It rings in my ears.
I don’t want to work only when the light comes on. I don’t want to work only when the light comes on. I don’t want to work only when the light comes on.
It reminded me of Rebecca Solnit’s Faraway Nearby
“Creation is always in the dark because you can only do the work of making by not quite knowing what you’re doing, by walking into darkness, not staying in the light. Ideas emerge from edges and shadows to arrive in the light, and though that’s where they may be seen by others, that’s not where they’re born.”
I don’t have to work with the light on. I can stay in the dark. I can decide.
The sudden drawing-back of opportunity and resource that the pandemic set off has been clarifying in many ways. Personally, it clarified my relationship to permission when it comes to my art practice. Despite the closure of studios and theaters, I felt no more limited than I had before. Maybe I felt too limited before? But some improvisation teacher somewhere along the way told me that “limitation is liberation” and whatever truth lies within that statement stuck with me. It means you have a container now so you know how big your canvas is. It means there are less possibilities so you can focus on the options that still do exist. Rather than continuing to scratch my head at my dissatisfaction with the available creative pathways, when the pandemic closed the gate on the pathways I’d been gazing at, I realized I could give myself permission to step away. I could remember that I love watching the sun move across the room through my yellow curtains.
In September 2020, I put on an outdoor gallery exhibition and video release at the Albany Bulb. I put my art outside and in public in hopes it would be stumbled upon. I invited people who have told me they’re interested in what I have to share. Some of them invited other people. This is what I was supposed to be writing about.
I started writing this because I wanted to talk about how I’ve found inherent value in sharing my work publicly and in watching it be broken in anger or blown over by the wind.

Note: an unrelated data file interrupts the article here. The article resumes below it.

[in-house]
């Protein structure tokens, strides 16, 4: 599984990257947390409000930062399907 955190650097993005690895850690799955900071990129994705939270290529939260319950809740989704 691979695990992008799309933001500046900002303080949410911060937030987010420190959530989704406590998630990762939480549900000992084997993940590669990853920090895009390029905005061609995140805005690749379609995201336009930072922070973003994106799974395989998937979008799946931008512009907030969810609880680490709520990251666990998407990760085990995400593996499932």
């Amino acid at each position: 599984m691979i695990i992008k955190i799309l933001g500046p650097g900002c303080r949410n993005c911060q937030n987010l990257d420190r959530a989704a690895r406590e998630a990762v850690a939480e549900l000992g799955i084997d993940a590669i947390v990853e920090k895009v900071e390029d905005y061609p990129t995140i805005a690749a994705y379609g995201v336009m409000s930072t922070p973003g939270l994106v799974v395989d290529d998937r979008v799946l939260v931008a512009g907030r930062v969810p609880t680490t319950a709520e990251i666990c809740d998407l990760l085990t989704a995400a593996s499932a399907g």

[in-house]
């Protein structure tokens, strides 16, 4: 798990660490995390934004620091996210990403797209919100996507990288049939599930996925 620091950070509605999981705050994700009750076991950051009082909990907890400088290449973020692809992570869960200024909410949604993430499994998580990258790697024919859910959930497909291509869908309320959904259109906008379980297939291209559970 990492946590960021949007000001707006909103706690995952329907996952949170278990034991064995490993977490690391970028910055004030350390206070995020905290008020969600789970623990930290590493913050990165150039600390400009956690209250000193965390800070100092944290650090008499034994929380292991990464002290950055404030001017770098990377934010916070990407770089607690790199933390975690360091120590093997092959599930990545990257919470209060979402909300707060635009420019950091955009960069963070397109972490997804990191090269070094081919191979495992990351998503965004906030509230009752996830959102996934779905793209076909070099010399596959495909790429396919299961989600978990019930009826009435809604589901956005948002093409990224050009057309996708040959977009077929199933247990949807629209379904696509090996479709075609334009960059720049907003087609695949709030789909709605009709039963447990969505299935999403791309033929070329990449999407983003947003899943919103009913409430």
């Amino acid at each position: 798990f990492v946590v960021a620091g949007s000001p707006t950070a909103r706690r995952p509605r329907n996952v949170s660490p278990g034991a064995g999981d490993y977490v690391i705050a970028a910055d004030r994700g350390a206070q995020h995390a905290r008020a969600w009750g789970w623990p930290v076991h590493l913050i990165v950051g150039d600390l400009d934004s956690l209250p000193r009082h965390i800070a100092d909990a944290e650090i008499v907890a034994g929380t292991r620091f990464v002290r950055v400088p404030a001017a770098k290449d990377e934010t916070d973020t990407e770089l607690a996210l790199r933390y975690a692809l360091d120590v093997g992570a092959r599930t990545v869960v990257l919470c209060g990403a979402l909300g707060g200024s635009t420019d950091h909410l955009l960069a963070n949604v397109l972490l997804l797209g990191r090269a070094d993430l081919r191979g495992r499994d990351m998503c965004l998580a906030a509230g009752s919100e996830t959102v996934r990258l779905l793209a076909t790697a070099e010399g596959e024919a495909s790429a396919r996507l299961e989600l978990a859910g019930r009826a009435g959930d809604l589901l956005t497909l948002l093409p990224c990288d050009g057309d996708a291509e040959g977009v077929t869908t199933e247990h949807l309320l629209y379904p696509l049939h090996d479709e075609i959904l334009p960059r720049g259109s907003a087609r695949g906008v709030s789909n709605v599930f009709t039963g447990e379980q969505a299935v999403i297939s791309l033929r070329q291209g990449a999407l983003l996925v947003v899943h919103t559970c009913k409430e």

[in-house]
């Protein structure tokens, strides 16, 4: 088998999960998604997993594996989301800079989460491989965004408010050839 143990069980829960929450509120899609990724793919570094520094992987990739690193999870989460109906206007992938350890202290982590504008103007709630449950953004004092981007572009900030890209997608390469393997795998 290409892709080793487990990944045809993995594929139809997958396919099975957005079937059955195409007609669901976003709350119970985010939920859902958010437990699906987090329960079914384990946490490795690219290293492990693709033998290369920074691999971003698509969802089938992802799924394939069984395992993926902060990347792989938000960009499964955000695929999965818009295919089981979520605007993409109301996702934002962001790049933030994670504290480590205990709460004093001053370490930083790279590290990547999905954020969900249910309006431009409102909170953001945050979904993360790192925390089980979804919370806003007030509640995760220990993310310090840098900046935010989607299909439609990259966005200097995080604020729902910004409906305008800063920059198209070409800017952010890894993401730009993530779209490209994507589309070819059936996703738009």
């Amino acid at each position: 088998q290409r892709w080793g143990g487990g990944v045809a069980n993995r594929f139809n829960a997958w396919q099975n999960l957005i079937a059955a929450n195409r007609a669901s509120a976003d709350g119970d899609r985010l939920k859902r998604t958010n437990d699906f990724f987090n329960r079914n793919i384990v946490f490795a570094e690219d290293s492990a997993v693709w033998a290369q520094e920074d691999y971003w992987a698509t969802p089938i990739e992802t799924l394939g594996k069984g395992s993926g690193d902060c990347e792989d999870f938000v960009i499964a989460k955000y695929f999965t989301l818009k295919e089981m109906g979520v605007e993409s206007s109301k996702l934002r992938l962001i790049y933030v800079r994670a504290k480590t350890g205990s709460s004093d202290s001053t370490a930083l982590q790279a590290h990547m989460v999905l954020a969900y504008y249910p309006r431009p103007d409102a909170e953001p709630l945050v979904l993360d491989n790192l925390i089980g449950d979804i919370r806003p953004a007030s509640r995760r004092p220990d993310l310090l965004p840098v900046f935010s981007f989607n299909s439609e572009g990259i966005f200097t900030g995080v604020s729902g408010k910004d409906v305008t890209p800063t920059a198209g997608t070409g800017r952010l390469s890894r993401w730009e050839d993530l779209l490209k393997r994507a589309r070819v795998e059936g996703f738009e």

In the Fall, I sat masked under a palm tree – bizarrely planted on the shore of former Ohlone fishing waters turned industrial dump turned squatters encampment turned public park – watching people approach the television that my partner and I put on a pedestal in the shady opening. We were showing a dance film we made at the other side of the same park. We left the pedestal and seven other sculptures and way-finding signs spread throughout the park for two weeks during a heat wave and the burning of the state. We dragged the television and portable battery in a wagon through the park every night. No one invited us to the public park. No one told us we couldn’t be there. No one paid us for the work. We borrowed or bought our materials for cheap.
By the end of our two week run, the TV pedestal was spray painted, one of the plaster sculptures was smashed beyond recognition, and a series of mini-billboard signs I had placed along a pathway had been snapped in half and thrown towards the water. The spray paint was inevitable as we left a blank white box in the middle of a popular graffiti hang out. Whoever tagged it did a really nice job. The sculpture and signs were seen being destroyed by an angry middle-aged white man. For context, the writing on the signs were my personal musings on the destructive, divisive, and silencing power of whiteness. In the words of one of my best friends, the destruction of the objects became “a patina of sorts,” or a new layer that added to the conversation. We broke one of our own sculptures, a pristine plaster hand in a gold-painted frame after we de-installed everything and left this framed hand on top of the car before driving away. It was all beautiful and meaningful and touching and all of that but nothing was precious. The show closed without press or accolade and I felt full, curious, and engaged.
I remembered that no one can give me permission to make my art but me. Resources parade as permission but they are something else. And really, if we stop making with what we have while we are waiting for more to become available, what will we make when more becomes available? What will we know how to make? What muscles will we make with?
I don’t have to work only when the light comes on. I don’t have to work with the light on at all.